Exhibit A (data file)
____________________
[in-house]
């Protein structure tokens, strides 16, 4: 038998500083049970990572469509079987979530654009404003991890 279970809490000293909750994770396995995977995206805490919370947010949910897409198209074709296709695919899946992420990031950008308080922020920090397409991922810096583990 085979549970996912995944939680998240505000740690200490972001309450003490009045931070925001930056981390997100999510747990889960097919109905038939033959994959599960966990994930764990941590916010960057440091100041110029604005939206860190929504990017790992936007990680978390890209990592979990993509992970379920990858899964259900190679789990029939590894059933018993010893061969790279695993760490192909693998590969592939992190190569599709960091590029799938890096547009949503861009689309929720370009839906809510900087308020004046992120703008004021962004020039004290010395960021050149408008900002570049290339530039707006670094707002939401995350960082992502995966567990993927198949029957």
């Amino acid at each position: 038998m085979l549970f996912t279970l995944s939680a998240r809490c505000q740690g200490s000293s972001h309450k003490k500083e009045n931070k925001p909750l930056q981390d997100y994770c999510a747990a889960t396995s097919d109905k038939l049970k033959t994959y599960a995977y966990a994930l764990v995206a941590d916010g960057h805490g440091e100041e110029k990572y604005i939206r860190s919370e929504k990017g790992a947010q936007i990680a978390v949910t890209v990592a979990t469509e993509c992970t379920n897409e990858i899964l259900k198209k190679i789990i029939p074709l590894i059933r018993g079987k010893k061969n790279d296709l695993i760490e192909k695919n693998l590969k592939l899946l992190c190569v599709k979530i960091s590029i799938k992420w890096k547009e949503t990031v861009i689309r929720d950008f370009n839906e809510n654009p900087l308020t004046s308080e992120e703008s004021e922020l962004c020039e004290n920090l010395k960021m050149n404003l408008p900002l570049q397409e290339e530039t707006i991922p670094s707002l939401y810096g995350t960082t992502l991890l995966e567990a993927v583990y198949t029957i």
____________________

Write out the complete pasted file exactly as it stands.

[in-house]
């Protein structure tokens, strides 16, 4: 038998500083049970990572469509079987979530654009404003991890 279970809490000293909750994770396995995977995206805490919370947010949910897409198209074709296709695919899946992420990031950008308080922020920090397409991922810096583990 085979549970996912995944939680998240505000740690200490972001309450003490009045931070925001930056981390997100999510747990889960097919109905038939033959994959599960966990994930764990941590916010960057440091100041110029604005939206860190929504990017790992936007990680978390890209990592979990993509992970379920990858899964259900190679789990029939590894059933018993010893061969790279695993760490192909693998590969592939992190190569599709960091590029799938890096547009949503861009689309929720370009839906809510900087308020004046992120703008004021962004020039004290010395960021050149408008900002570049290339530039707006670094707002939401995350960082992502995966567990993927198949029957």
């Amino acid at each position: 038998m085979l549970f996912t279970l995944s939680a998240r809490c505000q740690g200490s000293s972001h309450k003490k500083e009045n931070k925001p909750l930056q981390d997100y994770c999510a747990a889960t396995s097919d109905k038939l049970k033959t994959y599960a995977y966990a994930l764990v995206a941590d916010g960057h805490g440091e100041e110029k990572y604005i939206r860190s919370e929504k990017g790992a947010q936007i990680a978390v949910t890209v990592a979990t469509e993509c992970t379920n897409e990858i899964l259900k198209k190679i789990i029939p074709l590894i059933r018993g079987k010893k061969n790279d296709l695993i760490e192909k695919n693998l590969k592939l899946l992190c190569v599709k979530i960091s590029i799938k992420w890096k547009e949503t990031v861009i689309r929720d950008f370009n839906e809510n654009p900087l308020t004046s308080e992120e703008s004021e922020l962004c020039e004290n920090l010395k960021m050149n404003l408008p900002l570049q397409e290339e530039t707006i991922p670094s707002l939401y810096g995350t960082t992502l991890l995966e567990a993927v583990y198949t029957i």